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Economic Update July 2021

July 22, 2021
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At PalomarWealth, it is important to us that you are well informed about what’s happening in the markets.  Here are a few of the key topics of conversation that we feel deserve the most attention this month. If you have any questions or would like to continue the conversation, let us know, and we appreciate the opportunity. 

These days, everything is about the Fed.  Fed Chairman Powell has continued to defend the Fed's accommodative policy in testimony to Congress.  However, he noted the central bank is keeping a close eye on inflation numbers, which have spiked over the last number of months. The Fed believes the rise in inflation to be a temporary effect of the recovery from the economic shutdowns, stimulus, and a shift in spending patterns.  It is our expectation inflation will rise throughout most of 2021 and begin to recede in 2022. 

Speaking of inflation, June's inflation figures topped most estimates and rose 5.4% compared to the year prior, which was an increase from the 5.0% and 4.2% seen in May and April, respectively[1]. June's increase was the largest yearly increase since August 2008 and was partially fueled by a dramatic 10.5% in the prices for used cars and trucks[2]. The drastic increase in used cars and other reopening-sensitive areas, such as airfares and lodging, provides some evidence to the Fed's position that this bout of inflation may be temporary.  Regardless, now might not be the best time to buy a used car.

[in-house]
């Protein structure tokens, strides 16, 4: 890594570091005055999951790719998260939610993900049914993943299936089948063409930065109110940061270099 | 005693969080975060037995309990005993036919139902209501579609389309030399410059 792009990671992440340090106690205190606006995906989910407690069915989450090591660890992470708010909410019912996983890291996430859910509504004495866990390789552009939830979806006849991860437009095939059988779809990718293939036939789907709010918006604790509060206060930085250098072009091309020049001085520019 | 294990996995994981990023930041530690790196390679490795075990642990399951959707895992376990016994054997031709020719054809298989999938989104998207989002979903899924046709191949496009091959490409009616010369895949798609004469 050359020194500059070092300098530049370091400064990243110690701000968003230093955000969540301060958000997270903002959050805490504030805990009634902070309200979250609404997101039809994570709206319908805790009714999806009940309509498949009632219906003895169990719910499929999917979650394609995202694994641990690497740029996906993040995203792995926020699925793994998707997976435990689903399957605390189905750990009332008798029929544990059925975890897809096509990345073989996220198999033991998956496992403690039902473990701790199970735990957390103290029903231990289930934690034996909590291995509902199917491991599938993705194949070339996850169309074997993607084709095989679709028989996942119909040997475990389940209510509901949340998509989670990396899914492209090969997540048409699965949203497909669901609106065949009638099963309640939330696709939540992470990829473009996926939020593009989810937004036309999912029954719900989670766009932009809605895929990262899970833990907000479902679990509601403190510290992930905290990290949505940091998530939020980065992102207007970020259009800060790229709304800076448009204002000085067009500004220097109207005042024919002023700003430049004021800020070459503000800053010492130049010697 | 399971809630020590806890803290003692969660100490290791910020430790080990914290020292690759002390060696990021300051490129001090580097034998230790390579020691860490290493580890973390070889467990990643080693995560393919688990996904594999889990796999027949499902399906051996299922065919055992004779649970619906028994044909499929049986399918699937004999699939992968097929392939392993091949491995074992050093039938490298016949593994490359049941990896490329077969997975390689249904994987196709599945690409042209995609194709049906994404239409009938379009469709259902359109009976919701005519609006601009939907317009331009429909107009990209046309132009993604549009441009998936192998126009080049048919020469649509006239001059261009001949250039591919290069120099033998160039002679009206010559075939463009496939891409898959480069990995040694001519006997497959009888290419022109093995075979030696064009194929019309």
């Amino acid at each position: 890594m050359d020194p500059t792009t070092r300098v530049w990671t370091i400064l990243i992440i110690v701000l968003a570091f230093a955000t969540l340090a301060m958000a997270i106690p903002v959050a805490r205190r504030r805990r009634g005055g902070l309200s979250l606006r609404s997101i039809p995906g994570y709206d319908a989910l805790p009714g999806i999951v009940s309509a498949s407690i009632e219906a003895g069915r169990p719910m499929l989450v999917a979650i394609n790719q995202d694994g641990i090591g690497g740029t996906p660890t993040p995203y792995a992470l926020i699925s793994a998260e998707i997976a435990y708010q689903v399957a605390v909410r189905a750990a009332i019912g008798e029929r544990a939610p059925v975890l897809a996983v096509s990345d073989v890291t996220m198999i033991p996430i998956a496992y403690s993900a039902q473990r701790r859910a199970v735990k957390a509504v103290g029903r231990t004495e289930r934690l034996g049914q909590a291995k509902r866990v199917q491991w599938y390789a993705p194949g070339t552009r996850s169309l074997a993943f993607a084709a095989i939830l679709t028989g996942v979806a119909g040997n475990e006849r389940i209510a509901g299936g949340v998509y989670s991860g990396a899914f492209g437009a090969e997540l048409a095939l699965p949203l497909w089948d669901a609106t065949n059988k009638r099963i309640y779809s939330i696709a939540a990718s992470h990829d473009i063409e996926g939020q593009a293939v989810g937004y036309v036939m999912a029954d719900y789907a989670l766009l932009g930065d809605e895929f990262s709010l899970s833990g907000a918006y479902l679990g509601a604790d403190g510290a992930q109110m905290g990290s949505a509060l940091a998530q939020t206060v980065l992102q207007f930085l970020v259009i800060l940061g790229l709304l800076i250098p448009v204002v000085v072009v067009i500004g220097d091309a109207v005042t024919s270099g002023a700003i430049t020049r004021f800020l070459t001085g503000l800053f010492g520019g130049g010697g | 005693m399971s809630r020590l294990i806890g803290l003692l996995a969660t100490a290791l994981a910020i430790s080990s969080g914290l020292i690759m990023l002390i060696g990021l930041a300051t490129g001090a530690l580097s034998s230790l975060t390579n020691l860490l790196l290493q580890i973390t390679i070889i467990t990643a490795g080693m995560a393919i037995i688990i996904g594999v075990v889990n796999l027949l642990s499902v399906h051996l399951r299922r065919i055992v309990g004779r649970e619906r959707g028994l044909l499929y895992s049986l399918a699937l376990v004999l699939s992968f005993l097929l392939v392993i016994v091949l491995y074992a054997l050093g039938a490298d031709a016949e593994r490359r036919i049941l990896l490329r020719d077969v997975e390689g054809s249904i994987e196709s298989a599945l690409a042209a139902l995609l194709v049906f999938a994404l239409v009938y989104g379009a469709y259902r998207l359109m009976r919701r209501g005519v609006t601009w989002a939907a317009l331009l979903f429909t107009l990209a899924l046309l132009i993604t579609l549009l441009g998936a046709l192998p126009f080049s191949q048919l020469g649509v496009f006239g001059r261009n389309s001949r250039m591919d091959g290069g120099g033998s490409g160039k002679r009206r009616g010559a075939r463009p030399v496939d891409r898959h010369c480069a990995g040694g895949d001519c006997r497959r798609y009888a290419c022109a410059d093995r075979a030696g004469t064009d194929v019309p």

The jobs market continues to face headwinds with employers struggling to fill 9 million open roles, a record high, even though the economy has 6.7[3] million fewer jobs than we did in February 2020[4]. Many economists anticipate this mismatch to gradually work itself out with potential workers juggling unemployment benefits, childcare, health concerns, pay demands, and early retirements. 

In his testimony to Congress, Fed Chair Powell noted the labor market "still has a long way to go" and cited strong job growth in June along with high quitting rates, but with a stubborn unemployment rate at 5.9%.  We expect a labor shortage to continue into September when extra unemployment benefits expire and school starts.

 In the middle of the month, the Senate Democrats released a $3.5 trillion budget resolution with the White House quickly endorsing the proposal that would extend child tax credits, fund major climate initiatives, and fund universal pre-K along with a host of other programs. Initially, only an outline of the proposal was released, surely setting the stage for heated debates and arguments in DC as the policy details are revealed and votes are marshaled.  We are watching this closely to determine the potential economic and tax ramifications. 

Early in the month, comments from the NY Fed rattled markets briefly as they announced plans to start gradually selling its corporate bond holdings and reducing the size of the balance sheet. The markets are expecting bigger scale asset sales from the Fed at some point, hopefully, telegraphed far in advance, but this one came as a bit of a surprise to the market, though the market quickly stabilized.  We definitely expect volatility when bond "tapering" officially begins.

 The bottom line:  The economy and markets are in a good spot right now, despite recent volatility spikes due to the potential resurgence of COVID-19.  Some counties, such as LA County, have already begun re-implementing restrictions that may delay the total recovery.  However, we do not see this as a systemic market threat just yet.

 



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[1] Source: US Bureau of Labor Statistics, retrieved from Bloomberg.

[2] Source: US Bureau of Labor Statistics, https://www.bls.gov/news.release/cpi.nr0.htm.

[3] Nonfarm Payrolls, June 2021 vs. February 2020. Source: US Bureau of Labor Statistics

[4] Source: US Bureau of Labor Statistics, retrieved from Bloomberg.